With World War I memorabilia, weapons from the D-Day assault on Utah beach and relics from the capture of Saddam Hussein, the first version of the Mountain Post Historical Center will celebrate a ribbon-cutting at Fort Carson on Friday.
At 3,600 square feet, it’s much smaller than the $6 million museum boosters hope to put outside the post’s main gate. But backers say it is a symbol of bigger things to come.
“It’s tangible evidence of that our effort is moving forward,” said retired Army Lt. Gen. Ed Soriano, who is leading the museum effort.
The Mountain Post Historical Association has kicked off its latest fundraising campaign to build a 12,800-square-foot glass walled museum. But the effort to preserve Fort Carson history is starting in a brick building near the planned site that will eventually become a warehouse for the larger facility. The smaller museum will open to the public in early July.
There’s a lot to see.
On display are artifacts gathered by Fort Carson’s 4th Infantry Division since World War I that explain how soldiers survived from the muddy trenches of France to Vietnamese jungles.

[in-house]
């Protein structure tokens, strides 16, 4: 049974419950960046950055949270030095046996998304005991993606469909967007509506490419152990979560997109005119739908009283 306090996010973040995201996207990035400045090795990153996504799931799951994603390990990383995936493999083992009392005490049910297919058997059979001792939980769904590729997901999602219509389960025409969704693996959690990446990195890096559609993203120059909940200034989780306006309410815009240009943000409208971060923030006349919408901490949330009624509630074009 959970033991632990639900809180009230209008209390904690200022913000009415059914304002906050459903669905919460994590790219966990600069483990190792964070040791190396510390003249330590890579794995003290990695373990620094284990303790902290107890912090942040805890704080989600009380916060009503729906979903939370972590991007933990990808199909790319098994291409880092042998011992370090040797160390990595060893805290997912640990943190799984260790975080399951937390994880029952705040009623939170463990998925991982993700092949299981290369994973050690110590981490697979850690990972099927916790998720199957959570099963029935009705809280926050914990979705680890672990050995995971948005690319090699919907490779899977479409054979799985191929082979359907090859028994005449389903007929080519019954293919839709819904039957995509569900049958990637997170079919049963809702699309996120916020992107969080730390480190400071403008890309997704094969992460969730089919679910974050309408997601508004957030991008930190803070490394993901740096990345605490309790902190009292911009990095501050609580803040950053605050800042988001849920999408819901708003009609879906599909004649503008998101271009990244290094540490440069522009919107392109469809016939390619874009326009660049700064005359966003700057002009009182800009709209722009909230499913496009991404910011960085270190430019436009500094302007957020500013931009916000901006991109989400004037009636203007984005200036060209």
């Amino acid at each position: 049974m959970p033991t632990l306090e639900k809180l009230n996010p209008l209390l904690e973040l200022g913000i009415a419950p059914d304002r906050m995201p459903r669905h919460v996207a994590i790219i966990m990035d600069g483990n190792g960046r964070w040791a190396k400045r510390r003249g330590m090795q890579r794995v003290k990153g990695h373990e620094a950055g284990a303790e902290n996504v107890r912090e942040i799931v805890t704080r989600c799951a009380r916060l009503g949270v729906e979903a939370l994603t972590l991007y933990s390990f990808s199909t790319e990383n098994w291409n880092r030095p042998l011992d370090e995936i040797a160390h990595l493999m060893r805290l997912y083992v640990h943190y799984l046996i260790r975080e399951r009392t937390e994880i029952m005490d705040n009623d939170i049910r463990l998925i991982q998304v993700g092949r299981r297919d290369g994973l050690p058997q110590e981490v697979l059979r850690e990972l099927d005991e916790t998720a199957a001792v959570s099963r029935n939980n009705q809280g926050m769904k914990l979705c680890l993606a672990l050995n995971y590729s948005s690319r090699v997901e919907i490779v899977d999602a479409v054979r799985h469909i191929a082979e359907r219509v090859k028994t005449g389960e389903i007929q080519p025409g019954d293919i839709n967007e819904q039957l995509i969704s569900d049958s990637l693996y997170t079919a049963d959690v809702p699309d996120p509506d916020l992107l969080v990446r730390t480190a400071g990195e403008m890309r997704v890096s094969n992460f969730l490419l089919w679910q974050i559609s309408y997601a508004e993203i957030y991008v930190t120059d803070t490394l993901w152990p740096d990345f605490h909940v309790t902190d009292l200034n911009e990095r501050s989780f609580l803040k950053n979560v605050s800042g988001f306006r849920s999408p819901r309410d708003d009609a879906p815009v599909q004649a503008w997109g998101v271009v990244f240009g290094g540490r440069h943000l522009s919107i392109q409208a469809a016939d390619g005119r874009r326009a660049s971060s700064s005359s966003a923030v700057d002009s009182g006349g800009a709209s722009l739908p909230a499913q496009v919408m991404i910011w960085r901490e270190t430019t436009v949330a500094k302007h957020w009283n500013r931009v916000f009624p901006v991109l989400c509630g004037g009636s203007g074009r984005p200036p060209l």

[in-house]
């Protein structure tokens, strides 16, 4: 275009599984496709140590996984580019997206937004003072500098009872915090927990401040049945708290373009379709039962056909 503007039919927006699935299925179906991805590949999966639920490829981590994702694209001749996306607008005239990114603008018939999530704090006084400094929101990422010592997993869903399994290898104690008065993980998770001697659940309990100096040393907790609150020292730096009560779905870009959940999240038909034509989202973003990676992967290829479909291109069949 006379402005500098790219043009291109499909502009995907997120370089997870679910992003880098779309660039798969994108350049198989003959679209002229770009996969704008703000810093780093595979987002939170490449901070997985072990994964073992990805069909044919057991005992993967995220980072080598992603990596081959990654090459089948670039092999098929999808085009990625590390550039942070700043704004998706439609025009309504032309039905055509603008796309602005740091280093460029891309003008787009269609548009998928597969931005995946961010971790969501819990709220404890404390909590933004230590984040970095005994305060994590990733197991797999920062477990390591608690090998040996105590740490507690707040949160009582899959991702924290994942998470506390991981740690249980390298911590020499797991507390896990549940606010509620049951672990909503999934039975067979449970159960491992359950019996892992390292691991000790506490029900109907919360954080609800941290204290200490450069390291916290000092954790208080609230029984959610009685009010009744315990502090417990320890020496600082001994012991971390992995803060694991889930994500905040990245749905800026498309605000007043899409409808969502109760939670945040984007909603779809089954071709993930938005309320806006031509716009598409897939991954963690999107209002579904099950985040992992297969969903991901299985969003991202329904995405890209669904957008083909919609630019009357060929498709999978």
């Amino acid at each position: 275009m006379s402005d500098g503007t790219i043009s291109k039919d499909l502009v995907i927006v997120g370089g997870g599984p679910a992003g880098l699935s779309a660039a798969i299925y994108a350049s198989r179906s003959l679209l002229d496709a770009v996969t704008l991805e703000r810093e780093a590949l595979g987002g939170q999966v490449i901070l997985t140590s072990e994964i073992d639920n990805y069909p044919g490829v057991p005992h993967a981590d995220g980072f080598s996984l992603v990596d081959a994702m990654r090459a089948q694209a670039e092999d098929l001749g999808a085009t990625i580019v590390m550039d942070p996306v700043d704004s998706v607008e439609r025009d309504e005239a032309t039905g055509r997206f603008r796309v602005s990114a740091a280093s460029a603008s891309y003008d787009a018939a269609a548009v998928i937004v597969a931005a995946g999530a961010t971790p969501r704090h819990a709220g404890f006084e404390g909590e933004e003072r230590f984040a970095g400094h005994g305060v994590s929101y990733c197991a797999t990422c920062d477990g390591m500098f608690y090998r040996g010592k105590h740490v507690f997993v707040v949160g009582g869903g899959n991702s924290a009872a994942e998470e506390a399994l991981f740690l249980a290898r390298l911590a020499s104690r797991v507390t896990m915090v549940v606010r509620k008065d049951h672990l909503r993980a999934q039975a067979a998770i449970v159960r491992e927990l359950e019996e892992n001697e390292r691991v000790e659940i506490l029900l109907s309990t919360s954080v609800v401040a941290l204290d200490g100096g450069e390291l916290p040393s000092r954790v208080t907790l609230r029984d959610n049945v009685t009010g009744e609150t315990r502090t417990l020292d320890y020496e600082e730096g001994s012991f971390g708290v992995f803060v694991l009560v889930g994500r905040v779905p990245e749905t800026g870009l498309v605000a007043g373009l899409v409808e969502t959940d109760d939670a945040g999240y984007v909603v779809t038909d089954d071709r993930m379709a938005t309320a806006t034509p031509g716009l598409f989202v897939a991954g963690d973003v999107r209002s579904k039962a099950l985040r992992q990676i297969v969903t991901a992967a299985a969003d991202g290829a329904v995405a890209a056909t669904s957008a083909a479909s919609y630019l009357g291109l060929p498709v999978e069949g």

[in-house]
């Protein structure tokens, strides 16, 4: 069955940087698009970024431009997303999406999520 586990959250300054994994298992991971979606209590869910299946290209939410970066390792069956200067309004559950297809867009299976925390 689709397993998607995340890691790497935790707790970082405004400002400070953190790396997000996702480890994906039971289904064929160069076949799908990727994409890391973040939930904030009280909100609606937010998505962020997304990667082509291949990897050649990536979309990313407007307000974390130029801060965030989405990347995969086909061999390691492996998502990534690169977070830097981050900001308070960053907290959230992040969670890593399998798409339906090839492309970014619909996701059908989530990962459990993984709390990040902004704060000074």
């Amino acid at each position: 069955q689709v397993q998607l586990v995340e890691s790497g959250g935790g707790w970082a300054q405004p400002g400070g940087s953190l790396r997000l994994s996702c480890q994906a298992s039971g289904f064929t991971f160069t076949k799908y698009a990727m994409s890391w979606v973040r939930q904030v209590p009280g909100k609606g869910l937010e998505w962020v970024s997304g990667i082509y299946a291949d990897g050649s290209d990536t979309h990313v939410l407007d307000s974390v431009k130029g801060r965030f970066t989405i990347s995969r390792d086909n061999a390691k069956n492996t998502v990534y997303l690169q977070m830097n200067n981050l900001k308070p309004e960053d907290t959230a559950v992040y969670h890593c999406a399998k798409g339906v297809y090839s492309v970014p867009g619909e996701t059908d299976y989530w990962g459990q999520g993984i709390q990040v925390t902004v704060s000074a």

The displays are aimed to train new GIs at the post on the legacy they’re expected to uphold. The museum also shows Fort Carson’s peacetime role in national defense.
“Educating soldiers on history is a vital component to military success,” said Steve Ruhnke, the museum’s curator.
But while earlier Fort Carson history displays were behind well-guarded gates, the new museum is just off Colorado 115 at Nelson Boulevard, outside Fort Carson’s fence and open to the public.
Soriano said organizers plan a children’s area inside the museum in an effort to help school children envision the sacrifices made by earlier generations.
He said people in Colorado Springs who want to know more about their military neighbors, veterans and military retirees will also benefit from visiting the museum.
But the biggest beneficiary of the museum’s opening may be the effort to build a bigger museum.
Soriano thinks the small-scale taste of what a public military museum will bring to the region will whet the appetite of donors.
“We’ve got the buzz going and the interest going,” Soriano said. “Now we’ve got something to show them.”
The effort to build the museum for Fort Carson started in 2004. But fundraising efforts stalled during the economic downturn and budget problems led the military to cut money tabbed for the project. Backers of the museum remain $5.5 million short of their fundraising goal.
But dreams of the museum, and the tourism it could draw, haven’t ebbed. And Soriano said the museum group is confident that the cash will start coming its way.
Backers want the bigger museum with its glass walls overlooking Cheyenne Mountain to open in 2014.